Key Gene Linked To Brain Plasticity and Learning Identified

MedicalResearch.com Interview with:

Keerthi Krishnan PhD</strong> Cold Spring Harbor Laboratory Cold Spring Harbor, New York 11724,

Dr. Keerthi Krishnan

Keerthi Krishnan PhD
Cold Spring Harbor Laboratory
Cold Spring Harbor, New York 11724

MedicalResearch.com: What is the background for this study? What are the main findings?

Response: Rett Syndrome is diagnosed as a neurodevelopmental disorder in girls, caused mainly by mutations in the gene MECP2. Many previous studies, including mine, have shown that mutations in MECP2 result in improper communication between nerve cells in the brain during sensitive periods of development. However, it was unclear if the same mechanisms were responsible for cognitive and behavioral problems found in adulthood.

In this paper, we have utilized a natural, learned response called pup retrieval behavior to study adult neural plasticity in a female mouse model of Rett Syndrome. With some learning, adult female mice will gather scattered pups to the nest, in response to distress calls from the pups. We found that the Rett Syndrome model mice with reduced MECP2 protein do not gather pups efficiently. This is due to the abnormal formation of structures called perineuronal nets on a specific type of neurons (called parvalbumin+ GABAergic neurons) that block plasticity and prevent learning of the appropriate response. Furthermore, the same neural and molecular mechanisms found earlier in development were also found to mediate learning in adulthood.

MedicalResearch.com: What should readers take away from your report?

Response: There is a critical window of heightened sensitivity to cues from the senses – in this case, sounds made by newborn pups – during which neurons in adult females must be able to connect with others in order to learn a new behavior. Without appropriate Mecp2 function, such plasticity is inhibited leading to poor learning.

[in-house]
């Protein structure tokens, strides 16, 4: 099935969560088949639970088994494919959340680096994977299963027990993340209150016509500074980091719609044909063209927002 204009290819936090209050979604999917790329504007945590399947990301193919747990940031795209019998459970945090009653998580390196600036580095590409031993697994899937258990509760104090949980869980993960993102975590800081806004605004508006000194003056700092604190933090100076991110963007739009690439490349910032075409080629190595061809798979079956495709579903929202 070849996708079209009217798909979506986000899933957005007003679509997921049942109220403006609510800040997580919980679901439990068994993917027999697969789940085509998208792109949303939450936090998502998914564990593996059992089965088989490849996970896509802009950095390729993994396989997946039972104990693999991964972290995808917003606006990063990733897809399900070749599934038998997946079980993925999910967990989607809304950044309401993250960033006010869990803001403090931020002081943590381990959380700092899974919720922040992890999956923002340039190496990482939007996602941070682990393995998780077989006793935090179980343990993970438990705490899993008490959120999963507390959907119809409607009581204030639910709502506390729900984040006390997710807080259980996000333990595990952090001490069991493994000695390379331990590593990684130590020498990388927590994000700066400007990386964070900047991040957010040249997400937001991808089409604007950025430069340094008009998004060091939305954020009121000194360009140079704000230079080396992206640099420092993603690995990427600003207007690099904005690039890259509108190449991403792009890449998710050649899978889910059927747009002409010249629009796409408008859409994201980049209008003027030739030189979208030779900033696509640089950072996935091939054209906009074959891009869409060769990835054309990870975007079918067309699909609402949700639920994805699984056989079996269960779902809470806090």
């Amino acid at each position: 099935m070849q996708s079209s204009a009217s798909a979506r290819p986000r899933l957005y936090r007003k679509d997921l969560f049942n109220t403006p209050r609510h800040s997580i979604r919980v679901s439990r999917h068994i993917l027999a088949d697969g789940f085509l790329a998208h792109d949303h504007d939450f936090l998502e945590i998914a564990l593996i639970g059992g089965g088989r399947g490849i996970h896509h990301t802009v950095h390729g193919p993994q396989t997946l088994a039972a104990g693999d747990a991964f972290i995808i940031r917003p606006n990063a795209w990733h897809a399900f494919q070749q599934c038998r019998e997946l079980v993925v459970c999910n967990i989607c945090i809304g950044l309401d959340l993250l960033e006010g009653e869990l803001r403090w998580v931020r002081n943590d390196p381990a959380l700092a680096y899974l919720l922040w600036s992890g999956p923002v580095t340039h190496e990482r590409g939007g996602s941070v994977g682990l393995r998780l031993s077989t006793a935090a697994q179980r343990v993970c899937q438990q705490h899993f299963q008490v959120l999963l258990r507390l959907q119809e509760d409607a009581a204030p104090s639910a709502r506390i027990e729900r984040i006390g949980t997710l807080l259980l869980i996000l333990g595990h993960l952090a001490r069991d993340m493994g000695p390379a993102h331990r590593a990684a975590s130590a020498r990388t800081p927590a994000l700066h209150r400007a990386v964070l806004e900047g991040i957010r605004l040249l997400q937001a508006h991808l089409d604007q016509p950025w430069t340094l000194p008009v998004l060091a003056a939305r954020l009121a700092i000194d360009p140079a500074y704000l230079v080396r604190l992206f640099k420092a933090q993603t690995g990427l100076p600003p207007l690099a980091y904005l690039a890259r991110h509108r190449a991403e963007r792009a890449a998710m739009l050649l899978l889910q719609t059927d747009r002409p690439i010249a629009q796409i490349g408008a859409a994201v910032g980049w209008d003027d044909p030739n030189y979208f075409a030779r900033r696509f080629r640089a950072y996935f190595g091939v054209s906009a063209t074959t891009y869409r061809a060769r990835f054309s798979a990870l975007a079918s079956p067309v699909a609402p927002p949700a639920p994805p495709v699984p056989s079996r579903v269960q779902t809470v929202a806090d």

Learning associated with a range of other behaviors (e.g. motor, social, cognitive) might rely on similar molecular and neural circuit mechanisms. If we could understand these basic motifs, we might be able to elucidate the pathogenesis of the varied Rett Syndrome phenotypes.

MedicalResearch.com: What recommendations do you have for future research as a result of this study?

Response: We were able to identify some key molecules that regulate plasticity in the previous studies. That could be the tip of the iceberg. Now, I am interested in systematically identifying other key molecules regulating neural plasticity in Rett Syndrome mouse models. This could have translational potential.

I am also interested in devising/utilizing other natural behaviors to target specific endophenotypes in Rett Syndrome in order to determine if the same motifs we found before are being disrupted.

MedicalResearch.com: Is there anything else you would like to add?

Response: Though most of the surviving patients of Rett Syndrome are female, there are very few basic research studies done in females to understand pathogenesis. A key feature of our paper is the use of female mouse models to determine Rett Syndrome pathogenesis.

No disclosures.

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Citation:

MECP2 regulates cortical plasticity underlying a learned behaviour in adult female mice
Keerthi Krishnan, Billy Y. B. Lau , Gabrielle Ewall, Z. Josh Huang & Stephen D. Shea
Nature Communications 8, Article number: 14077 (2017)
doi:10.1038/ncomms14077
Note: Content is Not intended as medical advice. Please consult your health care provider regarding your specific medical condition and questions.

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